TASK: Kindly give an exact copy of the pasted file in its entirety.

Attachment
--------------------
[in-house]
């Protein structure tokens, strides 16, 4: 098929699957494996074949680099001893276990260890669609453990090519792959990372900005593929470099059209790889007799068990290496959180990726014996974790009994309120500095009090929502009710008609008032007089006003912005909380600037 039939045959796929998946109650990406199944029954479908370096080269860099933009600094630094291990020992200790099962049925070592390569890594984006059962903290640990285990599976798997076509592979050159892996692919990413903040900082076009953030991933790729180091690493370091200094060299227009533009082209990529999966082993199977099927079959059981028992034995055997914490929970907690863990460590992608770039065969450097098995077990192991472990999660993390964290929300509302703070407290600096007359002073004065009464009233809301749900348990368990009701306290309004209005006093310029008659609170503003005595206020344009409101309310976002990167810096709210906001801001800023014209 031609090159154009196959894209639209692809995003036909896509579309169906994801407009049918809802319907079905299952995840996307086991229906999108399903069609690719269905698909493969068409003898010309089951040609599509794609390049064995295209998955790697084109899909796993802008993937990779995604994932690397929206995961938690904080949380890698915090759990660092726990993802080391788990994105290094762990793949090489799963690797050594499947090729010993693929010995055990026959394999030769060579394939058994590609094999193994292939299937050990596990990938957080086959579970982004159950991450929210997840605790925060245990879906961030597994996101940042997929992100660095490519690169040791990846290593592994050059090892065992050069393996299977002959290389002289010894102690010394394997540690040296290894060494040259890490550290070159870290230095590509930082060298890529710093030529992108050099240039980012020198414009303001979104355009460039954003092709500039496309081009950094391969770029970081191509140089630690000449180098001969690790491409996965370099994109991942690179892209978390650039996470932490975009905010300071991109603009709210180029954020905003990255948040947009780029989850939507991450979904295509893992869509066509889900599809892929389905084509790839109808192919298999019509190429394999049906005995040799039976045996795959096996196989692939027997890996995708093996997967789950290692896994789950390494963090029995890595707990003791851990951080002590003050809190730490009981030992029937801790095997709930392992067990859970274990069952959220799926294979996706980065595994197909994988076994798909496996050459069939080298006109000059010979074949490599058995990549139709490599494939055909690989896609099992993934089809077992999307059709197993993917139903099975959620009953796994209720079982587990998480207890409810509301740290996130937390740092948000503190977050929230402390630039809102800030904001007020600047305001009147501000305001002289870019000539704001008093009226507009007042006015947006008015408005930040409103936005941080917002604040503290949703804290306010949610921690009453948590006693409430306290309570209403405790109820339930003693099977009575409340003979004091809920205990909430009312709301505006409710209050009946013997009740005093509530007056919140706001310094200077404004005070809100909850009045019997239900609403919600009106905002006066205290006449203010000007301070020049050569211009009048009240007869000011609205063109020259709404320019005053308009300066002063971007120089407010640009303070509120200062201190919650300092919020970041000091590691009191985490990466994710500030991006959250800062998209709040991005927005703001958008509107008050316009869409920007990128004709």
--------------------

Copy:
[in-house]
């Protein structure tokens, strides 16, 4: 098929699957494996074949680099001893276990260890669609453990090519792959990372900005593929470099059209790889007799068990290496959180990726014996974790009994309120500095009090929502009710008609008032007089006003912005909380600037 039939045959796929998946109650990406199944029954479908370096080269860099933009600094630094291990020992200790099962049925070592390569890594984006059962903290640990285990599976798997076509592979050159892996692919990413903040900082076009953030991933790729180091690493370091200094060299227009533009082209990529999966082993199977099927079959059981028992034995055997914490929970907690863990460590992608770039065969450097098995077990192991472990999660993390964290929300509302703070407290600096007359002073004065009464009233809301749900348990368990009701306290309004209005006093310029008659609170503003005595206020344009409101309310976002990167810096709210906001801001800023014209 031609090159154009196959894209639209692809995003036909896509579309169906994801407009049918809802319907079905299952995840996307086991229906999108399903069609690719269905698909493969068409003898010309089951040609599509794609390049064995295209998955790697084109899909796993802008993937990779995604994932690397929206995961938690904080949380890698915090759990660092726990993802080391788990994105290094762990793949090489799963690797050594499947090729010993693929010995055990026959394999030769060579394939058994590609094999193994292939299937050990596990990938957080086959579970982004159950991450929210997840605790925060245990879906961030597994996101940042997929992100660095490519690169040791990846290593592994050059090892065992050069393996299977002959290389002289010894102690010394394997540690040296290894060494040259890490550290070159870290230095590509930082060298890529710093030529992108050099240039980012020198414009303001979104355009460039954003092709500039496309081009950094391969770029970081191509140089630690000449180098001969690790491409996965370099994109991942690179892209978390650039996470932490975009905010300071991109603009709210180029954020905003990255948040947009780029989850939507991450979904295509893992869509066509889900599809892929389905084509790839109808192919298999019509190429394999049906005995040799039976045996795959096996196989692939027997890996995708093996997967789950290692896994789950390494963090029995890595707990003791851990951080002590003050809190730490009981030992029937801790095997709930392992067990859970274990069952959220799926294979996706980065595994197909994988076994798909496996050459069939080298006109000059010979074949490599058995990549139709490599494939055909690989896609099992993934089809077992999307059709197993993917139903099975959620009953796994209720079982587990998480207890409810509301740290996130937390740092948000503190977050929230402390630039809102800030904001007020600047305001009147501000305001002289870019000539704001008093009226507009007042006015947006008015408005930040409103936005941080917002604040503290949703804290306010949610921690009453948590006693409430306290309570209403405790109820339930003693099977009575409340003979004091809920205990909430009312709301505006409710209050009946013997009740005093509530007056919140706001310094200077404004005070809100909850009045019997239900609403919600009106905002006066205290006449203010000007301070020049050569211009009048009240007869000011609205063109020259709404320019005053308009300066002063971007120089407010640009303070509120200062201190919650300092919020970041000091590691009191985490990466994710500030991006959250800062998209709040991005927005703001958008509107008050316009869409920007990128004709």